Inhabitat green blog has a terrific entry for August 13 where industrial designer Lea Bogdan wrote a piece about phone books.
Not plants and gardens but there is quite a bit of cross-pollination between gardeners and those who are concerned with the environment in general.
Click on the green link above to read the entire posting - here's the upshot of Bogden's research
This is a quote from Bogdan's work.
"THE PHONE BOOK COMPANIES RESPOND
I presented these ideas along with snapshots of the abandoned phonebook clutter, to media contacts at the biggest players in the directory business. I was actually expecting deaf ears, but instead I received responses that were enlightening.
The media relations representative from Idearc Media LLC, the company responsible for the Verizon Superpages, quickly replied with an informative and apologetic email. He said that the bottom line is it shouldnt be happening and we are working diligently to make sure it doesn't happen. If you wish to change your delivery options for the Superpages, contact your local publisher or call Idearc directly at 1-800-888-8448. Superpages recycling information is available online or on the inside cover of your directory.
Another powerhouse behind the big books is RHDonnelley, responsible for the Dex Yellow Pages, AT&T Real Yellow Pages in Illinois and Indiana, and EMBARQ Yellow Pages. I received fantastic news from Dex Brand Directories - just last month, they kicked off their Select Your Dex program, where consumers can specify the type and number of Dex Directories they receive. You can change your options online or call 1-866-60-My-Dex. Their website also provides information on recycling your old Dex directory.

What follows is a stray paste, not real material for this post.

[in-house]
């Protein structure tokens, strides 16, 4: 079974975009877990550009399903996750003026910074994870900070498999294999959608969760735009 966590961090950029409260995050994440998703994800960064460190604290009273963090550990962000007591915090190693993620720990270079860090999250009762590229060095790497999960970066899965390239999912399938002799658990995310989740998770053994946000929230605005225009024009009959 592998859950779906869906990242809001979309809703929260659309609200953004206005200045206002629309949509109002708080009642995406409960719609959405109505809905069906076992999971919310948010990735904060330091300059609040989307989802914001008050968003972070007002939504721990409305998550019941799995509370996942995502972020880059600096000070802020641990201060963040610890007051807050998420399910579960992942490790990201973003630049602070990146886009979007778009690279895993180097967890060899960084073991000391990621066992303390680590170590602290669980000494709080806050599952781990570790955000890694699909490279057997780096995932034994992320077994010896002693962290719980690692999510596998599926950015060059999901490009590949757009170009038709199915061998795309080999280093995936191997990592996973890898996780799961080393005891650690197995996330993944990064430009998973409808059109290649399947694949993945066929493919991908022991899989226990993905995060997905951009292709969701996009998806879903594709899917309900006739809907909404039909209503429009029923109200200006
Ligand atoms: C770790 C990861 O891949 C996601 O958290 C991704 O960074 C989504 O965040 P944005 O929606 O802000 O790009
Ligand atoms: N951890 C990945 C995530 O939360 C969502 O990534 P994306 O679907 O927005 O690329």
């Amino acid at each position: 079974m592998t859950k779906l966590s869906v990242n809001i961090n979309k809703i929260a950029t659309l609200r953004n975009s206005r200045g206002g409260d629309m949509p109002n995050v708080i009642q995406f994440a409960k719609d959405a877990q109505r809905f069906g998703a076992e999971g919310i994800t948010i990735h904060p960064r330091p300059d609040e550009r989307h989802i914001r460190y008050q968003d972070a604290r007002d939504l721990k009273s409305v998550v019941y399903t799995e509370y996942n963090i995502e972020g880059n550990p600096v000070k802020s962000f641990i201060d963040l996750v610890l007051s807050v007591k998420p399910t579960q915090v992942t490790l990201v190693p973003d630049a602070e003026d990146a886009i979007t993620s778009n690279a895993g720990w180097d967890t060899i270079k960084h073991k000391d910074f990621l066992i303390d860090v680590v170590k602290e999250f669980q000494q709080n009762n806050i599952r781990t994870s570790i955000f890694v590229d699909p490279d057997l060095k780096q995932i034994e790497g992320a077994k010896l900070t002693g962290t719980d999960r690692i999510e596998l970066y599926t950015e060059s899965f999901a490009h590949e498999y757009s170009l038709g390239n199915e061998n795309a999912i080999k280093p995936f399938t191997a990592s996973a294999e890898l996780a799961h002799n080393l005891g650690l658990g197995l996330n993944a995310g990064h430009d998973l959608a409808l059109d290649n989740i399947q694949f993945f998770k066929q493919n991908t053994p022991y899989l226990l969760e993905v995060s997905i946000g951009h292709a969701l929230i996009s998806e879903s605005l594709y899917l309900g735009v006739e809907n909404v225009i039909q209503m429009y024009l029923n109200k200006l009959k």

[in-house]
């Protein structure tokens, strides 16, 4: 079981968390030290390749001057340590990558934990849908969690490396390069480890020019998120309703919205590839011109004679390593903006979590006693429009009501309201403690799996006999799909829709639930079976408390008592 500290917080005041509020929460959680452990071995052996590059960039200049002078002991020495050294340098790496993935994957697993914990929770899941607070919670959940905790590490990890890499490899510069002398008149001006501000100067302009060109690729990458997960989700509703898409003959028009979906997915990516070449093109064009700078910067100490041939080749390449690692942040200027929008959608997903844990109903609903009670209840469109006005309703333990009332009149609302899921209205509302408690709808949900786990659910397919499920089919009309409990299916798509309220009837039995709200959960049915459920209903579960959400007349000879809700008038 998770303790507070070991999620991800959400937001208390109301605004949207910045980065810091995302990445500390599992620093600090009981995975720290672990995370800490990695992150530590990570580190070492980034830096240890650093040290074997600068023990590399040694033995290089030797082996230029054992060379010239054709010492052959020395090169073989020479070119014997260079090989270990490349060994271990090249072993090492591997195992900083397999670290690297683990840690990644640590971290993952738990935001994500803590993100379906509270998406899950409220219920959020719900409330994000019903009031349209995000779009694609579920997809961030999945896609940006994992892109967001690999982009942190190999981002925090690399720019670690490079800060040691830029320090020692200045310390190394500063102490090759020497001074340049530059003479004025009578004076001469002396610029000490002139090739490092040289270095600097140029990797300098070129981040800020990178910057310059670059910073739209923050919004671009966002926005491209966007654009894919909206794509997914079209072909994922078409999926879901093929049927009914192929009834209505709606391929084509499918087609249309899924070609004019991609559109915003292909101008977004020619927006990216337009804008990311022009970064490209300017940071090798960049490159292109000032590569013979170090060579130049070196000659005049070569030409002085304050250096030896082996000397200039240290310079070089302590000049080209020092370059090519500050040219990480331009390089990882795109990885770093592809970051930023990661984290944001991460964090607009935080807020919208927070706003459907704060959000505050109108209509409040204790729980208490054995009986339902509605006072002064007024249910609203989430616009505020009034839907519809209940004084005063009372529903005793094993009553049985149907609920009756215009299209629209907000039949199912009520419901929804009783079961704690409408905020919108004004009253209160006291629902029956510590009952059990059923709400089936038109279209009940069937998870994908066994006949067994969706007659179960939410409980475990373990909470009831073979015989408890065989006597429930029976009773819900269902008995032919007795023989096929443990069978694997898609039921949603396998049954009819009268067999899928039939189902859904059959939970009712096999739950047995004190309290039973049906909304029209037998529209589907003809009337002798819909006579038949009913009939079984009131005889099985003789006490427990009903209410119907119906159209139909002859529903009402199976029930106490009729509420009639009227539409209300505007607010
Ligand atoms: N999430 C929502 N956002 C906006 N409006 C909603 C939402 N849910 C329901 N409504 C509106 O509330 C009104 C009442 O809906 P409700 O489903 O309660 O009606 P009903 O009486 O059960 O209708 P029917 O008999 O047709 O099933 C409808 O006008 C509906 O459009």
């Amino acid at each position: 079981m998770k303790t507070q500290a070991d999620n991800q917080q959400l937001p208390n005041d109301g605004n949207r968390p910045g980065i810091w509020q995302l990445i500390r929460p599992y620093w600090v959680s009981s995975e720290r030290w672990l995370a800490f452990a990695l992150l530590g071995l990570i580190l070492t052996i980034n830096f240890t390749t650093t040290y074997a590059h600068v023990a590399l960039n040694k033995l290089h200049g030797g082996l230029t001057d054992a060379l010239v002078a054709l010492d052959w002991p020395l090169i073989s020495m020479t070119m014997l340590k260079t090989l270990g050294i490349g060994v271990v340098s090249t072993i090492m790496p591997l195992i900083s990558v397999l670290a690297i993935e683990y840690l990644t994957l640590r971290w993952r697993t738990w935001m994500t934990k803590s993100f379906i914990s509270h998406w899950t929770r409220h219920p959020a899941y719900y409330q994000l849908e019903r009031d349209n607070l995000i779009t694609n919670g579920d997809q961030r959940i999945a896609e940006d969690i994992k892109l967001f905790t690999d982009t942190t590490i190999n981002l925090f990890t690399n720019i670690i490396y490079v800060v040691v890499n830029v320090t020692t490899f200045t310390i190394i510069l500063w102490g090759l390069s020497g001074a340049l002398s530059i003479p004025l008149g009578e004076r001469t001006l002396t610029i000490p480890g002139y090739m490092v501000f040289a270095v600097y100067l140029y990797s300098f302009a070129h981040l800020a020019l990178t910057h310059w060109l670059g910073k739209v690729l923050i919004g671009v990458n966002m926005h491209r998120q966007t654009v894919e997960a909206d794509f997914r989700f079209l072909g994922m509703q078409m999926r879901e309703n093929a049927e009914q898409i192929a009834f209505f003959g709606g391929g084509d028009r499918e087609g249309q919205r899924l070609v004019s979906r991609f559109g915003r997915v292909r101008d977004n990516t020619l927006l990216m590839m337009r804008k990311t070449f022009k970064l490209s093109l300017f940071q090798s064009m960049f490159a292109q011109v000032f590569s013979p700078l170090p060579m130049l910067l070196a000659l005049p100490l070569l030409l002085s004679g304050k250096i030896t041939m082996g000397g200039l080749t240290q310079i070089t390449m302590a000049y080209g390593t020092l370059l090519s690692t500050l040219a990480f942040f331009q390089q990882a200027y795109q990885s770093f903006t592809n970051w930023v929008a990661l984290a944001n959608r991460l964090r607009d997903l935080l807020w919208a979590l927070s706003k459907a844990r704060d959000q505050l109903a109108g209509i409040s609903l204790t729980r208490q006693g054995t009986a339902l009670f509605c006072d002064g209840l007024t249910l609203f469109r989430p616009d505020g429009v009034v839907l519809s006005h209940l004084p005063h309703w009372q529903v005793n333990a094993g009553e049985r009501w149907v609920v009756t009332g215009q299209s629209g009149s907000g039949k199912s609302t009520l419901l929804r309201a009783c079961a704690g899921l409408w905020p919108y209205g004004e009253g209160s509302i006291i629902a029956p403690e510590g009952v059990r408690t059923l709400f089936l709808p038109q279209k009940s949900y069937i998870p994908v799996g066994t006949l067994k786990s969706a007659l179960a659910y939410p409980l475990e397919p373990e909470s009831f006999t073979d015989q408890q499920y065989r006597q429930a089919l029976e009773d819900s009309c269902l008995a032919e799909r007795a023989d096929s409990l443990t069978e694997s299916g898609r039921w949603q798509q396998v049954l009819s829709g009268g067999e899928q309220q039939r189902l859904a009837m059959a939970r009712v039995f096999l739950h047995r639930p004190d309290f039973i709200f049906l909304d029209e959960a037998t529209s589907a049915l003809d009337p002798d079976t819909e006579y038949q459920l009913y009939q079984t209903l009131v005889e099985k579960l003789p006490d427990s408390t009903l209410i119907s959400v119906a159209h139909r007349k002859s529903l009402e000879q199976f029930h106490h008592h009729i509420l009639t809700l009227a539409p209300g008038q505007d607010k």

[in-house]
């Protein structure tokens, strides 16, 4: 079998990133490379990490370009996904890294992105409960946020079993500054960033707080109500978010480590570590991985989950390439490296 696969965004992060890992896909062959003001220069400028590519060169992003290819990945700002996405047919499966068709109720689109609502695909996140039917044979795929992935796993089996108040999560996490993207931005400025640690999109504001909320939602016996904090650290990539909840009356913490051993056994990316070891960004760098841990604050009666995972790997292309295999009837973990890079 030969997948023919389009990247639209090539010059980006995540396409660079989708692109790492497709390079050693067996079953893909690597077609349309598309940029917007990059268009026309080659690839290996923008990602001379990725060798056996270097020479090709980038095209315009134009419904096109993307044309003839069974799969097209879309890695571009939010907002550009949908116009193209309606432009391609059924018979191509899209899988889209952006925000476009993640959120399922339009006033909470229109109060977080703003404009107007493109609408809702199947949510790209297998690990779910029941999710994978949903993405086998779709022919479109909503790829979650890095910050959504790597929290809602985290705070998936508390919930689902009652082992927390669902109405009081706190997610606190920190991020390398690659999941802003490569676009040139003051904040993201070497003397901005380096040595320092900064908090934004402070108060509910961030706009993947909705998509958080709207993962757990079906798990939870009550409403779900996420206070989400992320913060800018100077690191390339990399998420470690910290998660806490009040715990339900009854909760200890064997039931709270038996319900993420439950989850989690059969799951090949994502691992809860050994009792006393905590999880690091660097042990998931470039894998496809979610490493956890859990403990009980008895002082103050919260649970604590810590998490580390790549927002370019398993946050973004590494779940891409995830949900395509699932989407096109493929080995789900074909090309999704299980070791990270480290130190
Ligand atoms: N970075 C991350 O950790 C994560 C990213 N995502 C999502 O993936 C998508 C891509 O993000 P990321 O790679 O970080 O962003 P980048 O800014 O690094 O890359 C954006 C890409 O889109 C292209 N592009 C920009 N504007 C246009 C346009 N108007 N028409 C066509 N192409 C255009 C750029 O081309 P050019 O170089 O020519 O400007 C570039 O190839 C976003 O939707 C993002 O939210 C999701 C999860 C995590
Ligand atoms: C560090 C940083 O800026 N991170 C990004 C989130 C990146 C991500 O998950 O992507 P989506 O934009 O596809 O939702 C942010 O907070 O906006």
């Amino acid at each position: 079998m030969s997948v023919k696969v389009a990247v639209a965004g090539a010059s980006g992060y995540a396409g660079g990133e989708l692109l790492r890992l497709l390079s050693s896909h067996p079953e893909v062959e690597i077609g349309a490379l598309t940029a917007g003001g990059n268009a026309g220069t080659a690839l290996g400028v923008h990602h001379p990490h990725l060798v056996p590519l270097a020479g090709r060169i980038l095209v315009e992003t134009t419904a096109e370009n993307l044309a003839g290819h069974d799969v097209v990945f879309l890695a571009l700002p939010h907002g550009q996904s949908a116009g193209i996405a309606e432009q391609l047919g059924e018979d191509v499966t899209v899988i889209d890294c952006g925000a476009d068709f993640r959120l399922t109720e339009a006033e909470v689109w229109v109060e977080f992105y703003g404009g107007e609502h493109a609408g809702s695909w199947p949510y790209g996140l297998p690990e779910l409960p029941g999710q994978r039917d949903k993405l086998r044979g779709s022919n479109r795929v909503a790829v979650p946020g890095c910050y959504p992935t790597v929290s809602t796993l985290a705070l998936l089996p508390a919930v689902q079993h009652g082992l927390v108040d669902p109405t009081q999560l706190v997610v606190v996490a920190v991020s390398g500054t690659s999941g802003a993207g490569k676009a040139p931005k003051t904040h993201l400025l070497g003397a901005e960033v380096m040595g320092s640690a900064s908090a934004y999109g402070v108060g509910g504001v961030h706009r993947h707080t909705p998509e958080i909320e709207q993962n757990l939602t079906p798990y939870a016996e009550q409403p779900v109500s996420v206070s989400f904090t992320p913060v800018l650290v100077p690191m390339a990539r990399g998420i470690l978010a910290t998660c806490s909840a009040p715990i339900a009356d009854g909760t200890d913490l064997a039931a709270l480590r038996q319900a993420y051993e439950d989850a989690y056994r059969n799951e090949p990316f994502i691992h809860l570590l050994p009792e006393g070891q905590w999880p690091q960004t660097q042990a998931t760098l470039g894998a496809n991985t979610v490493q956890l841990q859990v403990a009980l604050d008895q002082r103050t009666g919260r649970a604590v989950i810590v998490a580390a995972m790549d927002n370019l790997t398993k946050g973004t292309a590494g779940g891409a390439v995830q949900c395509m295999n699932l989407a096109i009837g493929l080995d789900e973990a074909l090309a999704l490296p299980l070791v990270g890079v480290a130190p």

I also found out that AT&T has been pushing for strictly on-demand delivery service in many areas. They faced controversy two years ago when the state feared a raise in costs for 411 call operations and contested the proposal for residential Whitepages to be strictly on demand in Raleigh, NC. Unfortunately, organizations like The Yellow Pages Association spend millions lobbying against on-demand directory programs. Due to the powerful lobbying, proposals from state legislators to make unsolicited delivery of phone books illegal were unsuccessful in Alaska, Hawaii, Minnesota, New Mexico, New York, North Carolina and Washington. You will be happy to know that earlier this year AT&T restarted the discussion for on-demand distribution in North Carolina and additionally in Missouri. Similar, successful programs already running in Texas, Georgia, and Ohio have proved that less than 2% of the population requests print directories when given the option, so we hope they are able to broaden the reach for on-demand circulation."
In our town of 40,000 there are competing phone books so they are all delivered here and most go directly into paper recycling. Now I know there is a choice to cancel them.
Big green thanks to Lea Bogdan and Inhabitat.